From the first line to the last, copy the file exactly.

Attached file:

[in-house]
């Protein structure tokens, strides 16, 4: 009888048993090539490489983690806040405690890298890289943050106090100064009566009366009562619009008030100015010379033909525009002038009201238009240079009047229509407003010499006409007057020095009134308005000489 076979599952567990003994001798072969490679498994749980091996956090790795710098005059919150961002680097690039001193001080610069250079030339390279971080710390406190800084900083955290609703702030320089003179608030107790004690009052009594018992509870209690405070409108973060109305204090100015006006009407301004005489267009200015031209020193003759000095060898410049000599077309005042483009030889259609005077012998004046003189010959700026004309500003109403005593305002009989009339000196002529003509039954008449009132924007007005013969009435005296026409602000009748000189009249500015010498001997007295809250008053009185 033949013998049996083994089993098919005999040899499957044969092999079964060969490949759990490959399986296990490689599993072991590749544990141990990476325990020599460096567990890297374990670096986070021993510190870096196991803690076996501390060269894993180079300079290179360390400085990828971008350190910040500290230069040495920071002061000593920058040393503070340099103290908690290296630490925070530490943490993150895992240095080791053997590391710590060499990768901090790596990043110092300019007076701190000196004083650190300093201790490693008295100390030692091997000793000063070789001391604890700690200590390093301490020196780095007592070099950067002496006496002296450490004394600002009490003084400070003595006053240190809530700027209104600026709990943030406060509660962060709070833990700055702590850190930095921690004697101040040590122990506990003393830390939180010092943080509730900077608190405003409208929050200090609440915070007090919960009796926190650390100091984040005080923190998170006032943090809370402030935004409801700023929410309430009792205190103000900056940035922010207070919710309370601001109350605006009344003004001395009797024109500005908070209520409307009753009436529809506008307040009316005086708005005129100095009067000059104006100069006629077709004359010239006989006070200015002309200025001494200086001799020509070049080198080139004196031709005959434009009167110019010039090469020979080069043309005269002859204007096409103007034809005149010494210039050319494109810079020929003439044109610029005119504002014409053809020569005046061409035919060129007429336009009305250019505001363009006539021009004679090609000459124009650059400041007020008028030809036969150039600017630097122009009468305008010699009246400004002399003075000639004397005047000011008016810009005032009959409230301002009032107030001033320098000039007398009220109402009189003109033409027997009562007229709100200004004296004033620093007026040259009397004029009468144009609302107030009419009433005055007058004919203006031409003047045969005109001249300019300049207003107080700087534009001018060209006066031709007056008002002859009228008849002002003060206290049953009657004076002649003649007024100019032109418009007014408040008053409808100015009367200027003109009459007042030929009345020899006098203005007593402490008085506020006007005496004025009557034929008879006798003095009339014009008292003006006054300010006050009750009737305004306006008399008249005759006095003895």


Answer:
[in-house]
């Protein structure tokens, strides 16, 4: 009888048993090539490489983690806040405690890298890289943050106090100064009566009366009562619009008030100015010379033909525009002038009201238009240079009047229509407003010499006409007057020095009134308005000489 076979599952567990003994001798072969490679498994749980091996956090790795710098005059919150961002680097690039001193001080610069250079030339390279971080710390406190800084900083955290609703702030320089003179608030107790004690009052009594018992509870209690405070409108973060109305204090100015006006009407301004005489267009200015031209020193003759000095060898410049000599077309005042483009030889259609005077012998004046003189010959700026004309500003109403005593305002009989009339000196002529003509039954008449009132924007007005013969009435005296026409602000009748000189009249500015010498001997007295809250008053009185 033949013998049996083994089993098919005999040899499957044969092999079964060969490949759990490959399986296990490689599993072991590749544990141990990476325990020599460096567990890297374990670096986070021993510190870096196991803690076996501390060269894993180079300079290179360390400085990828971008350190910040500290230069040495920071002061000593920058040393503070340099103290908690290296630490925070530490943490993150895992240095080791053997590391710590060499990768901090790596990043110092300019007076701190000196004083650190300093201790490693008295100390030692091997000793000063070789001391604890700690200590390093301490020196780095007592070099950067002496006496002296450490004394600002009490003084400070003595006053240190809530700027209104600026709990943030406060509660962060709070833990700055702590850190930095921690004697101040040590122990506990003393830390939180010092943080509730900077608190405003409208929050200090609440915070007090919960009796926190650390100091984040005080923190998170006032943090809370402030935004409801700023929410309430009792205190103000900056940035922010207070919710309370601001109350605006009344003004001395009797024109500005908070209520409307009753009436529809506008307040009316005086708005005129100095009067000059104006100069006629077709004359010239006989006070200015002309200025001494200086001799020509070049080198080139004196031709005959434009009167110019010039090469020979080069043309005269002859204007096409103007034809005149010494210039050319494109810079020929003439044109610029005119504002014409053809020569005046061409035919060129007429336009009305250019505001363009006539021009004679090609000459124009650059400041007020008028030809036969150039600017630097122009009468305008010699009246400004002399003075000639004397005047000011008016810009005032009959409230301002009032107030001033320098000039007398009220109402009189003109033409027997009562007229709100200004004296004033620093007026040259009397004029009468144009609302107030009419009433005055007058004919203006031409003047045969005109001249300019300049207003107080700087534009001018060209006066031709007056008002002859009228008849002002003060206290049953009657004076002649003649007024100019032109418009007014408040008053409808100015009367200027003109009459007042030929009345020899006098203005007593402490008085506020006007005496004025009557034929008879006798003095009339014009008292003006006054300010006050009750009737305004306006008399008249005759006095003895």